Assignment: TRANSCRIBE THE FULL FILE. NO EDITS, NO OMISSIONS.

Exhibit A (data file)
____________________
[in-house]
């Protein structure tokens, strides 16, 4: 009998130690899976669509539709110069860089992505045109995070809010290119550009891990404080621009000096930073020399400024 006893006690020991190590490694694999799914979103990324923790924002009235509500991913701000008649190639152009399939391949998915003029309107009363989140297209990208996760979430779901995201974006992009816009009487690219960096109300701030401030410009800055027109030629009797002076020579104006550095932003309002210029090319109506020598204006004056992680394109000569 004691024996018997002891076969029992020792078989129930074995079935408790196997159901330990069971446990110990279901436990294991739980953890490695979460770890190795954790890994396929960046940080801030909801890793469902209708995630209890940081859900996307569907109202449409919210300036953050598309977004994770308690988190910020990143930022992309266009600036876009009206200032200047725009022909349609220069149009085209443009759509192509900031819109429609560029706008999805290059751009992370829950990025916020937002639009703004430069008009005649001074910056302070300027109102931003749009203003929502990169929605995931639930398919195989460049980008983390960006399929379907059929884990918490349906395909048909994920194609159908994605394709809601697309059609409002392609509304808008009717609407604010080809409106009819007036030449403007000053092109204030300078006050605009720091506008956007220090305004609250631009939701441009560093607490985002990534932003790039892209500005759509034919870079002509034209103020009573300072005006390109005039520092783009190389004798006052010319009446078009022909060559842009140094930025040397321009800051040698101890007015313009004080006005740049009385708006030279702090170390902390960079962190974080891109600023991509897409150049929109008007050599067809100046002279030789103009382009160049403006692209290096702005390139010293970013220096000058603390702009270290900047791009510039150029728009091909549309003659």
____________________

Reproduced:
[in-house]
């Protein structure tokens, strides 16, 4: 009998130690899976669509539709110069860089992505045109995070809010290119550009891990404080621009000096930073020399400024 006893006690020991190590490694694999799914979103990324923790924002009235509500991913701000008649190639152009399939391949998915003029309107009363989140297209990208996760979430779901995201974006992009816009009487690219960096109300701030401030410009800055027109030629009797002076020579104006550095932003309002210029090319109506020598204006004056992680394109000569 004691024996018997002891076969029992020792078989129930074995079935408790196997159901330990069971446990110990279901436990294991739980953890490695979460770890190795954790890994396929960046940080801030909801890793469902209708995630209890940081859900996307569907109202449409919210300036953050598309977004994770308690988190910020990143930022992309266009600036876009009206200032200047725009022909349609220069149009085209443009759509192509900031819109429609560029706008999805290059751009992370829950990025916020937002639009703004430069008009005649001074910056302070300027109102931003749009203003929502990169929605995931639930398919195989460049980008983390960006399929379907059929884990918490349906395909048909994920194609159908994605394709809601697309059609409002392609509304808008009717609407604010080809409106009819007036030449403007000053092109204030300078006050605009720091506008956007220090305004609250631009939701441009560093607490985002990534932003790039892209500005759509034919870079002509034209103020009573300072005006390109005039520092783009190389004798006052010319009446078009022909060559842009140094930025040397321009800051040698101890007015313009004080006005740049009385708006030279702090170390902390960079962190974080891109600023991509897409150049929109008007050599067809100046002279030789103009382009160049403006692209290096702005390139010293970013220096000058603390702009270290900047791009510039150029728009091909549309003659």